The OF Blog: Ninjas and pirates

Friday, July 11, 2008

Ninjas and pirates

I'm almost 100 pages into Nick Harkaway's The Gone-Away World and ninja talk has begun.

Can someone please give reasons why certain people are so fascinated with ninjas? Oh, and pirates too, while I'm thinking of it. I don't think I'm getting their appeal right now and I suspect this might lead to a lowered opinion of this book.

10 comments:

Liviu said...

Well I guess everyone has their fascinations - but Gone Away has so much stuff, wait until you get to the description of the "Away" gun, bomb that gives the title, if that one does not make you throw the book, ninjas are small fries; still worth reading and even rereading this one, despite the occasional aggravating verbiage

And after all the classification of phobias in 2666 and similar digressions may or may not be on your taste either... 500+ in and it's absolutely great, though not as dark as I expected - at least compared with other books I've read

MattD said...

Larry, I started a topic about the surge in popularity of pirates in literature -- especially SF&F -- over at FantasyBookSpot about a year ago; you can read what I and a few others wrote here. I do think it's an interesting trend as they're one of the newer symbols to appear in the extended fantasy tradition; it might be interesting to consider that in relation to your ideas of the rise of fantasy-as-a-genre and its ties to material culture.

Jonathan M said...

The fact that ninjas pop up does actually make sense in the context of the book. Whether it actually works is a different issue.

S.M.D. said...

I think it started with the anime world and spilled over when Pirates of the Caribbean came out. Ninjas used to have free reign to do whatever they wanted to, and then several supposedly good pirate shows showed up in the American market, followed by PotC and there was a huge divide.
My fascination with ninjas is more for their media presentation than their historical presentation: they're cool (climbing up walls, disappearing, throwing ninja stars, etc.).

Fish Monkey said...

Everything is answered by Cat and Girl:

http://www.catandgirl.com/view.php?loc=436

Larry said...

Kathy,

That link explains quite a bit!

Everyone else,

I'll get around to reading the rest of the book later, but first I have a different book to read/finish that arrived this afternoon. I'll discuss this later, once I've read the book and once I've recovered from a bout of a stomach virus/food poisoning.

Nick Harkaway said...

I'm not actually much of a ninja obsessive, either. I think (and this is a new thought, post-TGAW, which occurred to me in conversation with a guy from TOSydney the other day) that the point about ninjas is that they propose a world where it's possible for one person to make a difference. A lot of the time, in the world we live in, one person seems impossibly small. Ninjas don't accept that situation - and nor, for what it's worth, do pirates.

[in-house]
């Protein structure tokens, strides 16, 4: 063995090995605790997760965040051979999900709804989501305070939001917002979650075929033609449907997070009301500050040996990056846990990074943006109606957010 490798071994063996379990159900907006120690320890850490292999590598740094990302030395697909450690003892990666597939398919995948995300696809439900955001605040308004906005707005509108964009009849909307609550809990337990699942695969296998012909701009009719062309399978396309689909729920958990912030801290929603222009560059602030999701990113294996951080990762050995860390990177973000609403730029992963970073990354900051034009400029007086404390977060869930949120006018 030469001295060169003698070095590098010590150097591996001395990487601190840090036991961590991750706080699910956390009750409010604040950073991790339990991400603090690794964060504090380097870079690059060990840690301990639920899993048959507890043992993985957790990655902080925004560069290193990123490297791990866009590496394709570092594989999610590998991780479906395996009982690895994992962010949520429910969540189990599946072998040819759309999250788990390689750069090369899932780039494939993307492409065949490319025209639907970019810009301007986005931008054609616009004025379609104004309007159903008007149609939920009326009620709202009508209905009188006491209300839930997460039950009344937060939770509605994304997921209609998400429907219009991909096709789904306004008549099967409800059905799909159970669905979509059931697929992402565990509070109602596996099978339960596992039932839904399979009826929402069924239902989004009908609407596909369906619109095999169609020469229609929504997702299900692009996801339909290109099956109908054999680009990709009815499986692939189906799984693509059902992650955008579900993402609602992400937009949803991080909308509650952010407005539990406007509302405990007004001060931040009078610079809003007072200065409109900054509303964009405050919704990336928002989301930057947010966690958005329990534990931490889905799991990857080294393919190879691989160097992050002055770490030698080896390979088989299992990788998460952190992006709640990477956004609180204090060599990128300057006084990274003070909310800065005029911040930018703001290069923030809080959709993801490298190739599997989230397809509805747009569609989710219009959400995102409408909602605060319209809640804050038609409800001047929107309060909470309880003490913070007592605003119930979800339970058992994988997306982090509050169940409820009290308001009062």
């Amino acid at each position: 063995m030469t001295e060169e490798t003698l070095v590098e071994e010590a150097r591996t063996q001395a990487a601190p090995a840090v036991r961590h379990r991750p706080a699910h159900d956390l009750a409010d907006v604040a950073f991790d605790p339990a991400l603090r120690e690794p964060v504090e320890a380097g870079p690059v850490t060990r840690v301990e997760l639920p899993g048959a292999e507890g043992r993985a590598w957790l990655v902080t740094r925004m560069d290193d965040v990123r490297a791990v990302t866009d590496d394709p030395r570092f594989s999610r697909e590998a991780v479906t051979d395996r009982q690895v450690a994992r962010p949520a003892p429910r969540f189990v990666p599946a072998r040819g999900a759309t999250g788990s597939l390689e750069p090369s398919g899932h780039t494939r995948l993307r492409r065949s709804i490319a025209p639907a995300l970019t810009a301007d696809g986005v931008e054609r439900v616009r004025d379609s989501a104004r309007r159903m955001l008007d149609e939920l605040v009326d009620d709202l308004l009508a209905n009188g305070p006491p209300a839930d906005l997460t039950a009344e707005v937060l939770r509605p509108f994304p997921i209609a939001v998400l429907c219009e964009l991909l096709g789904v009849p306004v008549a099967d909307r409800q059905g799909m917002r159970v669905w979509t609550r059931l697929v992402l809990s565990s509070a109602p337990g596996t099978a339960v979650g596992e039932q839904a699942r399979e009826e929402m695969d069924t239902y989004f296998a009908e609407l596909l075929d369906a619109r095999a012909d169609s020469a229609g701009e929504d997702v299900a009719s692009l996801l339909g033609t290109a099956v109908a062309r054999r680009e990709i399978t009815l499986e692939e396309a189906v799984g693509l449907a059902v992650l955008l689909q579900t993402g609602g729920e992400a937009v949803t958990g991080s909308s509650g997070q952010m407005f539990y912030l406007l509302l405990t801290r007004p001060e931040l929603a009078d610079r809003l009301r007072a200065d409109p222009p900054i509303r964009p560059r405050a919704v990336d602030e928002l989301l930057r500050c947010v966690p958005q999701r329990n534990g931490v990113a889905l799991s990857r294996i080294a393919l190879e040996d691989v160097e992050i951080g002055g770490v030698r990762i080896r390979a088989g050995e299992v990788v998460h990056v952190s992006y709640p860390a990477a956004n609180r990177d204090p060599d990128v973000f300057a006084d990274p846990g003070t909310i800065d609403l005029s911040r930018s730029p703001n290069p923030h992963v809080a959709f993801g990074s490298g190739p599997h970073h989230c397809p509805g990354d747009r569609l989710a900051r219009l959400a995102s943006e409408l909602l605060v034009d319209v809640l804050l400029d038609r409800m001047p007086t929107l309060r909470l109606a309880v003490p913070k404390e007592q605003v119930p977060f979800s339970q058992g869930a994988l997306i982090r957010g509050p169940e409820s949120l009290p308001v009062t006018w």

The book isn't really a riff on ninjas vs. pirates, though - they're just in the mix, like everything else. So don't feel you need to know all that stuff. I'd be horrified with myself if I thought I'd written a five hundred plus page in-joke. Yikes...

NH

Larry said...

Thanks for replying, Nick! I'm not far enough along yet in the novel to make up my mind on it yet (it does seem to be the sort of novel that'll require a careful reading), but I just used your novel as an example to raise the question of why ninjas/pirates have become such popular staples in recent years. I appreciate your comments and will take them into account :D

Ellestra said...

And elves and dragons and vampires and everything people thought was cool so they used and reused it so much it turned into junk food and plastic. All that stuff that makes you want to puke until that rare occasions when it's made anew and you remember why it used to be interesting in the first place. Hope this is one of those occasions.

Camilla said...

I really enjoyed Harkaway's take on ninjas and pirates. I was expecting the cliché (and I say this as an original ninja fan), and got something immensely better. The whole book did that, it seems to me.

Granted, I may have been seduced by the wonderful Mr Wu and the soft martial arts; and the tupperware moment stole my heart away.

But the whole objection to the homogenising, and the celebration of the un-assimilating was beautifully worked. And the ninjas and pirates worked perfectly in that.

 
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